I have several things on my calendar that may make my drafting goal a bit lofty, but hey, I’ve won NaNoWriMo for the past two years, so I should be able to do 50k in two months no problem, right? Right? Mid-May will be the New Jersey Library Association conference, which is providing me an excellent excuse to have a mini writing retreat with Lisen. June will be the American Library Association annual conference in Orlando, where I’ll have a peaceful hotel room all to myself to get some writing done in between conference sessions. I’m hoping the circumstances I’ve created for myself during these trips will mean I can still get some writing done and stay on track.

Tracking my Progress

I’ve tried lots of ways to track my goal progress over the years, but nothing seems to make me as happy as the combination of colorful star stickers on a calendar plus the wordcount tracker on storytoolz.com. Storytoolz makes a line graph as you input your wordcount each day, and there’s something so satisfying about watching that little line climb. But seriously, colorful star stickers. Who doesn’t love them? I’ll give myself a sticker for each 30 minutes of exercise, each critiquing session, and each 500 words written.

But M, you’re supposed to be a professional! Why do you need stickers to motivate you to write?

Fuck off, stars are awesome.

you got a star

What about you? 

Are you working toward any particular writing goals right now? Declare them for all the world to see in the comments. Let’s keep each other honest and motivated!

09 Mar

On Receiving Critiques

In Drafting,Editing,Writing Groups,Writing Process by MK England / March 9, 2016 / 2 Comments

Getting critiqued is hard.

There’s really no way around it. When you first start getting hardcore critiqued, it hurts. It took me the better part of a year to grow thick enough skin to really get something useful out of my critiques, and I felt horrible the entire time. Part of it is the battle of what you tried to do vs. what you actually did. The following thoughts tend to creep in when being critiqued for the first few times:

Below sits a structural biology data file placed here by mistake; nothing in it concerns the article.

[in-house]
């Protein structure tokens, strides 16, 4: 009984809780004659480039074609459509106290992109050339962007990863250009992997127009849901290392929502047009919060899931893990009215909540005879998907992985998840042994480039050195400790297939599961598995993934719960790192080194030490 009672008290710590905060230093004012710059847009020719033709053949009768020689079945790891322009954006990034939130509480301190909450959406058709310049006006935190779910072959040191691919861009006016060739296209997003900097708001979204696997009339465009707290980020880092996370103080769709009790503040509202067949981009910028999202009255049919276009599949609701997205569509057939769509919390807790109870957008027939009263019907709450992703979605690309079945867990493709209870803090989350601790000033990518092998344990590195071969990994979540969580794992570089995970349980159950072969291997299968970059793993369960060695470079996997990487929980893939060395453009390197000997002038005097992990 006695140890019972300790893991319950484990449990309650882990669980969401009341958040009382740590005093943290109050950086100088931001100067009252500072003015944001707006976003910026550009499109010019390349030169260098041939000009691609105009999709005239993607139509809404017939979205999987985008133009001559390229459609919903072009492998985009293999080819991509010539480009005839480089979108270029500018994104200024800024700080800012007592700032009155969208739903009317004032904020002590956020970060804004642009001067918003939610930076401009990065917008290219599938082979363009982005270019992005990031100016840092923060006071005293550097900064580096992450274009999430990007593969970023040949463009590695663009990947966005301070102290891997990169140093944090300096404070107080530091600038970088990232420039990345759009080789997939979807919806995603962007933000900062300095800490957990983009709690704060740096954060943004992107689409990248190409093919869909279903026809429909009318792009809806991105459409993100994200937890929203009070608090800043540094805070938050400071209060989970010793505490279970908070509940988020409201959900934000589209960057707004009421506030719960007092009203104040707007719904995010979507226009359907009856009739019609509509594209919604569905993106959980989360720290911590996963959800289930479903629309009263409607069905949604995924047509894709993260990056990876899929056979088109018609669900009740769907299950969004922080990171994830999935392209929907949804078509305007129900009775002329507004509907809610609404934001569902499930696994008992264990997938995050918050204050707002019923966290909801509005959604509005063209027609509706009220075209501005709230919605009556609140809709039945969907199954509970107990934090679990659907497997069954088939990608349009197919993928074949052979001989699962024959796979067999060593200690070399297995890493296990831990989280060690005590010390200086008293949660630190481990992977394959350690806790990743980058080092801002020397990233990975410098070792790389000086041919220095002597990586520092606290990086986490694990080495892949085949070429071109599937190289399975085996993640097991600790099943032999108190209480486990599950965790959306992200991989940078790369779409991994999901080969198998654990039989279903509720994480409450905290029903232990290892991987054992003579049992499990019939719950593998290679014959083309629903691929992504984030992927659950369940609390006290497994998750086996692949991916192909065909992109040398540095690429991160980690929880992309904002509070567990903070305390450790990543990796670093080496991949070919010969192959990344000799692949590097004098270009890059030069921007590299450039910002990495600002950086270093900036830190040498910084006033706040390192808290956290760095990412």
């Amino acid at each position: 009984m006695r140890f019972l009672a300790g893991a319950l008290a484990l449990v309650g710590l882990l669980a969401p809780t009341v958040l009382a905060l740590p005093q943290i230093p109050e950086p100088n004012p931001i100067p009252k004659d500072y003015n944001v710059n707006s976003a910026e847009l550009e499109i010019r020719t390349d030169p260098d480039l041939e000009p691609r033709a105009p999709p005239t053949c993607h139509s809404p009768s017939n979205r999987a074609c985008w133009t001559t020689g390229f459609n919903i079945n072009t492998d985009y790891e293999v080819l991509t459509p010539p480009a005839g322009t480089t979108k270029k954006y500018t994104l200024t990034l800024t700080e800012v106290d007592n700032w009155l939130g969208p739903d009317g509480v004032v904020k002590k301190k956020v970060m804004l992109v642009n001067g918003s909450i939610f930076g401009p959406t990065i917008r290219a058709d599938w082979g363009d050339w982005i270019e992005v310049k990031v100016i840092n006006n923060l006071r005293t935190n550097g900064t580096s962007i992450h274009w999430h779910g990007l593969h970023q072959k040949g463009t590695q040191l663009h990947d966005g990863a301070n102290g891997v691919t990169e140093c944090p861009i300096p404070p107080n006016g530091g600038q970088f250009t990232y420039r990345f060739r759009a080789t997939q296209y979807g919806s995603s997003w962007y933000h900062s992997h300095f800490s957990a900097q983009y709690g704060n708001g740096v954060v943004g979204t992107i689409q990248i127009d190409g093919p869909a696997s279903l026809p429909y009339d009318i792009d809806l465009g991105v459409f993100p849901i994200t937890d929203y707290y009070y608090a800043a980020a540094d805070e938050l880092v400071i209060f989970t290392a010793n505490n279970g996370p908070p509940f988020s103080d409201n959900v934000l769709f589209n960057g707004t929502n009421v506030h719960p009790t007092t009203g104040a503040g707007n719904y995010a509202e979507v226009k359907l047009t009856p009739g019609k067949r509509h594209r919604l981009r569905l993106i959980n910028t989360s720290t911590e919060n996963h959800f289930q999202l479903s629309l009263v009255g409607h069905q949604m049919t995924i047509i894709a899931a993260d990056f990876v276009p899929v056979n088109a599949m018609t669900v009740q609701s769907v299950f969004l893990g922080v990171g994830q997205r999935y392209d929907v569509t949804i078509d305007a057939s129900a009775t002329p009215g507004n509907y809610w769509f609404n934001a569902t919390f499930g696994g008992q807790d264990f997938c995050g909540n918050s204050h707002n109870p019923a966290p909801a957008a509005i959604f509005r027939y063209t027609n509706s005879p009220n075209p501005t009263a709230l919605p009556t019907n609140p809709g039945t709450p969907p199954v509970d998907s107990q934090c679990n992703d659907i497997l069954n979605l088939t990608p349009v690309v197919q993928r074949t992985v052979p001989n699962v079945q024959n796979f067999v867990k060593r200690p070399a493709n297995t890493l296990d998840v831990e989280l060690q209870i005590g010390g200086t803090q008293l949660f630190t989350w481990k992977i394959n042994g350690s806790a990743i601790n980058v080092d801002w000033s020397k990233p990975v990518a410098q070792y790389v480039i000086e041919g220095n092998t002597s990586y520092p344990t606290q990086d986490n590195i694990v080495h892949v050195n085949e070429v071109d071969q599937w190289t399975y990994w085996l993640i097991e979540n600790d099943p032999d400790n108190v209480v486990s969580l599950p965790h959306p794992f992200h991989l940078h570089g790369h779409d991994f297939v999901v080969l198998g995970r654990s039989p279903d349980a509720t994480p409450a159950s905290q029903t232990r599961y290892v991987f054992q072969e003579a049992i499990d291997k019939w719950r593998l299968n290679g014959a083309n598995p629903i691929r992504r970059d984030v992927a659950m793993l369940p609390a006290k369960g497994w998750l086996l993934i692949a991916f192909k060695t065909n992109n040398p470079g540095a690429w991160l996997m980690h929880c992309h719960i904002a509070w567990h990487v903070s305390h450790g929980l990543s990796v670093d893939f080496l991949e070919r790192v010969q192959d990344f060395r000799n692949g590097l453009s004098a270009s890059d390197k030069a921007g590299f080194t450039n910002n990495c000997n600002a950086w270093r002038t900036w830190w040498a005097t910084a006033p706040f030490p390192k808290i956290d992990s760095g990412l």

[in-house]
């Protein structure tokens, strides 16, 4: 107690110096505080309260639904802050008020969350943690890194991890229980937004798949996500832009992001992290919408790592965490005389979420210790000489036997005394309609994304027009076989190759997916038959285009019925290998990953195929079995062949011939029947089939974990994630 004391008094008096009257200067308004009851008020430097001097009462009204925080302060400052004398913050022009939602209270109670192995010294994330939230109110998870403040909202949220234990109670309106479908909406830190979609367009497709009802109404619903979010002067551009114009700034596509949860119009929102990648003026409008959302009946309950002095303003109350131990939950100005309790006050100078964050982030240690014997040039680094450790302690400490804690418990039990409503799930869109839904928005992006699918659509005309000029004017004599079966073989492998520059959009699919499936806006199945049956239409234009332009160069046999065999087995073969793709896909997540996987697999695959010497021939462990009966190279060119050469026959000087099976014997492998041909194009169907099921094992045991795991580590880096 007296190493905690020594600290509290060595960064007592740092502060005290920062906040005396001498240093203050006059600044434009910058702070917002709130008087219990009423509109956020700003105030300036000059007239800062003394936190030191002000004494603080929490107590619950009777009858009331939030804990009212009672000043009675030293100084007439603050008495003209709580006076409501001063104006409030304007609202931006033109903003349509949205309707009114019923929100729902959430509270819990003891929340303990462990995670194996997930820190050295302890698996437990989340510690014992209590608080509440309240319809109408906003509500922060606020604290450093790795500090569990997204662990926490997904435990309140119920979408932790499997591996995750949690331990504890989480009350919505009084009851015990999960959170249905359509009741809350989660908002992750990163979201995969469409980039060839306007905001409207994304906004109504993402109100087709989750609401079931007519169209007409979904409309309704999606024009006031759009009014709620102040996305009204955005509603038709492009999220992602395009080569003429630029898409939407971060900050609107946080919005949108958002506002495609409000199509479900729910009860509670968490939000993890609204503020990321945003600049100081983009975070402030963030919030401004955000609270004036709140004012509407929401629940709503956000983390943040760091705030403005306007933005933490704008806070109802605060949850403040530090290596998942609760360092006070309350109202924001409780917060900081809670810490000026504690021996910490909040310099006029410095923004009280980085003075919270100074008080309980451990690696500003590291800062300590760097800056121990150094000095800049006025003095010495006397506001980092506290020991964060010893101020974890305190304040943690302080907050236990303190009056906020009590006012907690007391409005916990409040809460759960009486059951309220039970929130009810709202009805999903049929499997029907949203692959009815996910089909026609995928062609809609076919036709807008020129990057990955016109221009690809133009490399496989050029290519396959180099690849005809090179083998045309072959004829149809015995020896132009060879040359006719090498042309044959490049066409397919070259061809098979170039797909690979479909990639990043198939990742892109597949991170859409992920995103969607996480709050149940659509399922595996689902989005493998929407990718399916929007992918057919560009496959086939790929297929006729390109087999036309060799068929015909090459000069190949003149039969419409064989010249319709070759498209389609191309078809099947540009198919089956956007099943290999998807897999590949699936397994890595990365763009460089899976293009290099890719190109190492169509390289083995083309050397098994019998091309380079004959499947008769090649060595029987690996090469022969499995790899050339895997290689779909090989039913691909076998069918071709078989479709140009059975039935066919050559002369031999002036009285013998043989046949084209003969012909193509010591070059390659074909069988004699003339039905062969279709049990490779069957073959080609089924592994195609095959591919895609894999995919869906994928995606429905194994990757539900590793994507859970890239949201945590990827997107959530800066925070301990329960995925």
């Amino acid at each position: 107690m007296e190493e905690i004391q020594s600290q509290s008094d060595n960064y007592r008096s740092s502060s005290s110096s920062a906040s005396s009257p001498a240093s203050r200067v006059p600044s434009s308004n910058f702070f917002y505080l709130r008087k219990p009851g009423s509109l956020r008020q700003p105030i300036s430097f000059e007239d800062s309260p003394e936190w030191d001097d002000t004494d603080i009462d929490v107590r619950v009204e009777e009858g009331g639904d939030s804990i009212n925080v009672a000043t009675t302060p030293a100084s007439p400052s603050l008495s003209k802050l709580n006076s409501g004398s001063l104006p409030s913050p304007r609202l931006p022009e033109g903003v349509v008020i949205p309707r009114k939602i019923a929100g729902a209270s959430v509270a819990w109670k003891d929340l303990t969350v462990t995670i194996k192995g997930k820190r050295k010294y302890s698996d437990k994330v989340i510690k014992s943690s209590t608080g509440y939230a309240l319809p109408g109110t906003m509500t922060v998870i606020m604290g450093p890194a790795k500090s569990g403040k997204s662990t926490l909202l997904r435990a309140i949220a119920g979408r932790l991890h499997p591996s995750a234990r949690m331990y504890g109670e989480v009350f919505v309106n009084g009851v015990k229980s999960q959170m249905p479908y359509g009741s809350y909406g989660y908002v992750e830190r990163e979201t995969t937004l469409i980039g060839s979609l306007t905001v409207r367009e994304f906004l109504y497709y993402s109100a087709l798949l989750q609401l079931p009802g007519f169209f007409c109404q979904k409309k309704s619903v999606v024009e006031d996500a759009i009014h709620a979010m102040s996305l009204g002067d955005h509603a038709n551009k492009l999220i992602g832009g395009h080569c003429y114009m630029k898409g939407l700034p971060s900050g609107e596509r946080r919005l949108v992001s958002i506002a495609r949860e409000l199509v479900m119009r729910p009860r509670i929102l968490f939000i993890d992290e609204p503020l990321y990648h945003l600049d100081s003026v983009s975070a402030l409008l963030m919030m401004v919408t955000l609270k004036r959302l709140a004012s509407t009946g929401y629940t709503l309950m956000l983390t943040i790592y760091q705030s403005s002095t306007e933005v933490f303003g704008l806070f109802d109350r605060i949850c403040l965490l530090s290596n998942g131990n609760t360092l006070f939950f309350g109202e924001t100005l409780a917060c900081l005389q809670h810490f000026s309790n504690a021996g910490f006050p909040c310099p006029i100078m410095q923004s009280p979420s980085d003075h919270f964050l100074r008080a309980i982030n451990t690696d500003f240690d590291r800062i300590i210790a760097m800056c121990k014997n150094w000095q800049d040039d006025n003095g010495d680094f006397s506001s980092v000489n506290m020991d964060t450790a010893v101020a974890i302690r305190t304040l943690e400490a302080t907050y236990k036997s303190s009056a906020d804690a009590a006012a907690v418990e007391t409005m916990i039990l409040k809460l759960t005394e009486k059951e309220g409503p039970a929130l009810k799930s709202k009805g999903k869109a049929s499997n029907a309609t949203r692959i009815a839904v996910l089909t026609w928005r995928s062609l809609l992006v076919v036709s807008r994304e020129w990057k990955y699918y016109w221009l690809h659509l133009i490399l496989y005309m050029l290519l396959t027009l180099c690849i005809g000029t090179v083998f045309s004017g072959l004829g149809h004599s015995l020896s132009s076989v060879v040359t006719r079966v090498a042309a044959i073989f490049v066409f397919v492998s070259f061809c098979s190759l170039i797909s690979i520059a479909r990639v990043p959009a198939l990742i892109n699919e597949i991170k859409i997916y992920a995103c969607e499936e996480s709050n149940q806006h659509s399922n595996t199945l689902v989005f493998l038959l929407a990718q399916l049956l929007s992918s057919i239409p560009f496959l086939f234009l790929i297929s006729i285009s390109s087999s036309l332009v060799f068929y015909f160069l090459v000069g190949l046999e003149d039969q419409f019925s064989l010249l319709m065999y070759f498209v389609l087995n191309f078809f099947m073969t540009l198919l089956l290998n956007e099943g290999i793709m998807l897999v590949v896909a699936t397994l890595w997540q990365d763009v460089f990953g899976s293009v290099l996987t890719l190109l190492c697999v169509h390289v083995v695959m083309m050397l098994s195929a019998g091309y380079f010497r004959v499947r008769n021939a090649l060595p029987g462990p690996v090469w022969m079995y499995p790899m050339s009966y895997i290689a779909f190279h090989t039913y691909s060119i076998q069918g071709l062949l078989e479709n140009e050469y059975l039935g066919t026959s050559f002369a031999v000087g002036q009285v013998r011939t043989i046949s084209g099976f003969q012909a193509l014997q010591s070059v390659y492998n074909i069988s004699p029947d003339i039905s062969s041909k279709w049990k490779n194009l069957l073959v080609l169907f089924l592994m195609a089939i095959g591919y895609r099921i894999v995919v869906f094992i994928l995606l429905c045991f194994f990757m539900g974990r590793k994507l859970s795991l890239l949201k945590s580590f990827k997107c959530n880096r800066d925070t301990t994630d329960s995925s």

• But they just didn’t understand this part, even though it was obvious
  • Well, they completely missed the point here
  • I know they think this, but I really like this part as-is, so I’m going to leave it
  • It’s MY book anyway, so I’m going to do it my way

thanks input

Don’t shut out your critique partners!

Secretly, everyone who submits their work for critique for the first time wants one thing: VALIDATION. We want readers to come back with a few little comments here and there, maybe catch some typos, but overall want our work to be loved and understood. Above all else, we want to know that we do have talent, we can do this whole writing thing, and we aren’t wasting our time. We all want to be the exception, the one that really is talented enough to get by without revisions.

I get it. I’ve been there. I still wrestle with these feeling every time I submit something. But you have to let it go, because there is exactly one purpose to submitting your work for critique: getting better.

If you’re writing purely for your own enjoyment, you shouldn’t worry about having your work critiqued. Don’t even bother! So long as you’re happy with it, mission accomplished. If you want to share your work with readers, though, critiques are absolutely necessary.